Mike Pence is the presidential candidate Republicans wish they had


By this point, Americans (and everyone else) following the US presidential race should be able to count on one thing at least: the Republican candidate’s temperament.

He calls it “winning,” and his “strongest asset”—but many seem to disagree: Donald Trump is routinely perceived as arrogant, and a bully, and his behavior confirms such perception. In the debates, he displays a perfectly sexist, micro-aggressive behavior. In his off time, he takes to Twitter to rant. And when he is not aggressive he is inappropriate or outright offensive: to women, disabled people, immigrants—you name it.

It’s a type of behavior that may indeed have served him well for a while, one stunt after another carrying his candidacy forward, but as the elections near, his behavior is costing him some of the support of his party—including high-profile Republicans and normally conservative publications, which just cannot see him as “presidential.”

Enter Mike Pence.

Trump’s running mate turned in a debate performance last night (Oct. 4) that was mostly poised, pretty calm, generally polite. The experienced congressman and governor talked tough against Russia, needled Democrats on economic conditions for working-class Americans, and spoke eloquently about the role his faith plays in his stance on issues like abortion rights (which he opposes). In short, he was the politician many Republicans no doubt wish were running atop the ticket instead of Trump.

The difference in tone between Pence and Trump was evident from the very beginning of their respective debates. On Sept. 26, during his presidential debate with Hillary Clinton, Trump was asked the first question by NBC’s Lester Holt. Here’s how Trump opened things:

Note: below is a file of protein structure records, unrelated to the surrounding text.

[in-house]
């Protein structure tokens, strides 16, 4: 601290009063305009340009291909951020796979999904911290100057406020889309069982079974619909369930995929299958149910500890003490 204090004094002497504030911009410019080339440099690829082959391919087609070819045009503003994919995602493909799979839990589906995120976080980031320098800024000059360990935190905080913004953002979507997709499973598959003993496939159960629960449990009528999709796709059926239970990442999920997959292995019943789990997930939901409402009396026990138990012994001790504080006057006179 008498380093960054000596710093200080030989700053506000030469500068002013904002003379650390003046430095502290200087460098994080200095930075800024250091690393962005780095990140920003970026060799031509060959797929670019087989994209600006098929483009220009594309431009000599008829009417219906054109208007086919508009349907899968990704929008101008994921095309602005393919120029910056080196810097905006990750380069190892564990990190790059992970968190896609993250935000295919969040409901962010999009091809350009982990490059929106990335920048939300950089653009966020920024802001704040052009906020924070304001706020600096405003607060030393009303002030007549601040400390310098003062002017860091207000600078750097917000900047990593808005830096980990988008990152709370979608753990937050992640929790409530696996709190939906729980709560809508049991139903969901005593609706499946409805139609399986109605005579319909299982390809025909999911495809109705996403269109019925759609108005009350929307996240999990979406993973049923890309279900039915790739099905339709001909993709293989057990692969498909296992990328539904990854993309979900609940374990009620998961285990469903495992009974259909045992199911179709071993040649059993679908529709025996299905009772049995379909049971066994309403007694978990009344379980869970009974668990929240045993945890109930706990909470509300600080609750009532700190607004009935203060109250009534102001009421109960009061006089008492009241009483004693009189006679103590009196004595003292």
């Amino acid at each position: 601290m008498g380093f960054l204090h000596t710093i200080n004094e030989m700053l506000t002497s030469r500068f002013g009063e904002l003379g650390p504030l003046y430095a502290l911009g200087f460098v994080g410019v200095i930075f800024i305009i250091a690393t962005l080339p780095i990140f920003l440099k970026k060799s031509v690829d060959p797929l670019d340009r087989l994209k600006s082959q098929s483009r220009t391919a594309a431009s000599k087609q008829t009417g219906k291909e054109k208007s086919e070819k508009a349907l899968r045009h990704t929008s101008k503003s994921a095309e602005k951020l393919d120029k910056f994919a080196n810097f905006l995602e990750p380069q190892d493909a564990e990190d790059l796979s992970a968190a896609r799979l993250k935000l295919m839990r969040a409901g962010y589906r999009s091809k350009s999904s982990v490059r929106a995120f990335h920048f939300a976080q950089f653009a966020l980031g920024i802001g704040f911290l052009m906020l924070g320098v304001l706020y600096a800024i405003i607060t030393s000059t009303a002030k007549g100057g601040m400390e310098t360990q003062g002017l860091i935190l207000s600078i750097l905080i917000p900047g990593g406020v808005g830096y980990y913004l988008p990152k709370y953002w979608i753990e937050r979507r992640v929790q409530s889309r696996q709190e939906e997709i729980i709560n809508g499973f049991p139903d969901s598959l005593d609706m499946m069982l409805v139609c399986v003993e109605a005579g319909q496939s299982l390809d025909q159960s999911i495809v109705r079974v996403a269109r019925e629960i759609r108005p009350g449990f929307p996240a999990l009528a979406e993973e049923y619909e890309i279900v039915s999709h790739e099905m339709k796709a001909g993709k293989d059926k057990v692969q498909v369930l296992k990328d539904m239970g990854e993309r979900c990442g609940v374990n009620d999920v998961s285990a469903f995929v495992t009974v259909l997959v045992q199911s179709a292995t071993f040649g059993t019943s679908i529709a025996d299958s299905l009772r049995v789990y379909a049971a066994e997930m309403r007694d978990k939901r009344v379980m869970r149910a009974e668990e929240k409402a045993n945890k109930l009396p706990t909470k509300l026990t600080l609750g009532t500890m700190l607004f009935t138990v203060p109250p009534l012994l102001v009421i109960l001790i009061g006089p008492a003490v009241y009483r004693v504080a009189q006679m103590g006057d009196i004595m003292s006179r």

Thank you, Lester. Our jobs are fleeing the country. They’re going to Mexico.

Pence, on the other hand, before rebutting Kaine’s first answer with this own, took time for some manners:

Well, first off, thank you, Elaine, and thank you to—thank you to Norwood University for their wonderful hospitality and the Commission on Presidential Debates. It’s deeply humbling for me to be here, to be surrounded by my—my wonderful family.

And, senator Kaine, it’s an honor to be here with you, as well.

It set the conversation off on a civilized note, and though manners soon gave way to interruptions (Kaine) and head-shaking (Pence), Pence maintained a demeanor so remarkably different from Trump’s that it managed to make even the most controversial things he said (like suggesting some kind of ban on Syrians entering the country) seem somehow more acceptable. During the debate, he even openly professed his respect for Kaine’s personal pro-life and religious views.

Trump set the bar very low, of course. But from this perspective, Pence looked far more presidential than the actual candidate to become president.

Trump, meanwhile, was on Twitter having a hell of a time, live-tweeting the debate with an unsurprising mix of tweets and retweets insulting Kaine’s looks, posting in all caps, and pronouncing Pence the winner. He sent out a total of 47 tweets in 90 minutes—maybe a few too many to pay attention to what was being said, which is another of the problems often found with Trump.

Many have suggested Pence used this debate to set up his own candidacy for 2020, and many more have wished for the top and bottom halves of the Republican ticket to be reversed. For the time being, neither is happening. But if nothing else, Pence used the debate to show, as conservative pundit Kayleigh McEnany said on CNN’s post-debate coverage, that “Donald Trump had the judgement to pick Mike Pence.” If he had that judgement to do that, he may have some more, somewhere. The question is whether voters—the elusive undecideds, especially—will have more chances to see evidence of it before Nov. 8.

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